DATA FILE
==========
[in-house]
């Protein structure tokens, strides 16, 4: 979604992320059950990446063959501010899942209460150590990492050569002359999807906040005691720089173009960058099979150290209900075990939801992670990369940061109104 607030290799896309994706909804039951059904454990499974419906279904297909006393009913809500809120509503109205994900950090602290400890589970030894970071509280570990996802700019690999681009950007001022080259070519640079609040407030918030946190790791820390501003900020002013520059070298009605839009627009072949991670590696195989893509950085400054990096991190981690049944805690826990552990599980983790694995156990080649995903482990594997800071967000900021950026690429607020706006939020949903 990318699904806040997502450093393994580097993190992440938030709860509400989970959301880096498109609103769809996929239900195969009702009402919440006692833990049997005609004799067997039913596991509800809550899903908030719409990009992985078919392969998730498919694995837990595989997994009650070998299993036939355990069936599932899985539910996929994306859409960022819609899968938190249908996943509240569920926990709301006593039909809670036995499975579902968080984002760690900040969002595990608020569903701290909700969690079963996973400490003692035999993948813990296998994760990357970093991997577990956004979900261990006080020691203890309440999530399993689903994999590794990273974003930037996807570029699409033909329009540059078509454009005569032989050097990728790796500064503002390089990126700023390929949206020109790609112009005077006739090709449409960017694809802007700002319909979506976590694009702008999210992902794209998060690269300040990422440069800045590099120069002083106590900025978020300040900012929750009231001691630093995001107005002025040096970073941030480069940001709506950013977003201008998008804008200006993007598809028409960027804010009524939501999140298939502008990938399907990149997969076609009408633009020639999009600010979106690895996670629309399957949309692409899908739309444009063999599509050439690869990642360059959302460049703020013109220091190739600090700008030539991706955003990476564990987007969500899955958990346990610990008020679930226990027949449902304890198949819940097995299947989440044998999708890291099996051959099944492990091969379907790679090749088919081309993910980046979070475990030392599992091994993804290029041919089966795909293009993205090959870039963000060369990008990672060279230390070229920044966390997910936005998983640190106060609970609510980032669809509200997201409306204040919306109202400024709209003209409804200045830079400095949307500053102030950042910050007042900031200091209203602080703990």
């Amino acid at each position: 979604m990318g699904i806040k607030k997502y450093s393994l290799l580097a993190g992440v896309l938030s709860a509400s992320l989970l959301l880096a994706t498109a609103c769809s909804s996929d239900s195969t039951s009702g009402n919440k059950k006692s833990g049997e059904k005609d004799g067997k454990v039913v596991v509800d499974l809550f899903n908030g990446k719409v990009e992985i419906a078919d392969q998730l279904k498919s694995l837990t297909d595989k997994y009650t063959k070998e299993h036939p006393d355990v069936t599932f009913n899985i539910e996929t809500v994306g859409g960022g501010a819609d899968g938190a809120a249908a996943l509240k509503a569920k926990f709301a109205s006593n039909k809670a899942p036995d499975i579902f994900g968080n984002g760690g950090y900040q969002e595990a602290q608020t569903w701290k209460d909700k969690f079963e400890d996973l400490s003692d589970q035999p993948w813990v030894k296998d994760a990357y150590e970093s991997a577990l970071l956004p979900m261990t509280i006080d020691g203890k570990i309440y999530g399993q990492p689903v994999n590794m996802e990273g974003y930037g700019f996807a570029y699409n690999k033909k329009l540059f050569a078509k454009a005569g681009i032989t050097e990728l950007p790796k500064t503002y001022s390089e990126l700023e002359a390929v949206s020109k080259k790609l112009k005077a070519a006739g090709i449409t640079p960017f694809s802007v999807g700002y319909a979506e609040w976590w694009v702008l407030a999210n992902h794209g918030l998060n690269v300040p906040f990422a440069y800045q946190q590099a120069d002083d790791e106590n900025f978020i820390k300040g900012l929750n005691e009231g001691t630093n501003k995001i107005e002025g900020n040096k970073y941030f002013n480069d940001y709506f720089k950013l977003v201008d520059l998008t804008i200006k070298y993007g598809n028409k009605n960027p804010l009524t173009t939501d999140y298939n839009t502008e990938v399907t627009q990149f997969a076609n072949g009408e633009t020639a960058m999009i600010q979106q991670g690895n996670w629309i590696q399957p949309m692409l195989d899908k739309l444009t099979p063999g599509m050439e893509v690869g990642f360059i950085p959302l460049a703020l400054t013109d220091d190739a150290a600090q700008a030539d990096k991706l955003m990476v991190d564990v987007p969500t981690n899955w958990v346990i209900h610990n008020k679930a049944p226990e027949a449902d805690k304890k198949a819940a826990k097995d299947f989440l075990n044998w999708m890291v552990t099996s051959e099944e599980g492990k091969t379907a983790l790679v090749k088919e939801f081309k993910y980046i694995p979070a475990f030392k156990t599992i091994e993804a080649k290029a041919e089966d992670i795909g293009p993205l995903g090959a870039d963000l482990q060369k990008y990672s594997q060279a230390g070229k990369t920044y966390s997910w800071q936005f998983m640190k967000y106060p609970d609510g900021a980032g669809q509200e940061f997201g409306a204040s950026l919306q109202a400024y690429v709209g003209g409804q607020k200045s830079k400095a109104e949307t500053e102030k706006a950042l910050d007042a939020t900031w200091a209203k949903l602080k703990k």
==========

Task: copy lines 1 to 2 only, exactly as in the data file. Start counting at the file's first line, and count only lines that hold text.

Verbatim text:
[in-house]
């Protein structure tokens, strides 16, 4: 979604992320059950990446063959501010899942209460150590990492050569002359999807906040005691720089173009960058099979150290209900075990939801992670990369940061109104 607030290799896309994706909804039951059904454990499974419906279904297909006393009913809500809120509503109205994900950090602290400890589970030894970071509280570990996802700019690999681009950007001022080259070519640079609040407030918030946190790791820390501003900020002013520059070298009605839009627009072949991670590696195989893509950085400054990096991190981690049944805690826990552990599980983790694995156990080649995903482990594997800071967000900021950026690429607020706006939020949903 990318699904806040997502450093393994580097993190992440938030709860509400989970959301880096498109609103769809996929239900195969009702009402919440006692833990049997005609004799067997039913596991509800809550899903908030719409990009992985078919392969998730498919694995837990595989997994009650070998299993036939355990069936599932899985539910996929994306859409960022819609899968938190249908996943509240569920926990709301006593039909809670036995499975579902968080984002760690900040969002595990608020569903701290909700969690079963996973400490003692035999993948813990296998994760990357970093991997577990956004979900261990006080020691203890309440999530399993689903994999590794990273974003930037996807570029699409033909329009540059078509454009005569032989050097990728790796500064503002390089990126700023390929949206020109790609112009005077006739090709449409960017694809802007700002319909979506976590694009702008999210992902794209998060690269300040990422440069800045590099120069002083106590900025978020300040900012929750009231001691630093995001107005002025040096970073941030480069940001709506950013977003201008998008804008200006993007598809028409960027804010009524939501999140298939502008990938399907990149997969076609009408633009020639999009600010979106690895996670629309399957949309692409899908739309444009063999599509050439690869990642360059959302460049703020013109220091190739600090700008030539991706955003990476564990987007969500899955958990346990610990008020679930226990027949449902304890198949819940097995299947989440044998999708890291099996051959099944492990091969379907790679090749088919081309993910980046979070475990030392599992091994993804290029041919089966795909293009993205090959870039963000060369990008990672060279230390070229920044966390997910936005998983640190106060609970609510980032669809509200997201409306204040919306109202400024709209003209409804200045830079400095949307500053102030950042910050007042900031200091209203602080703990």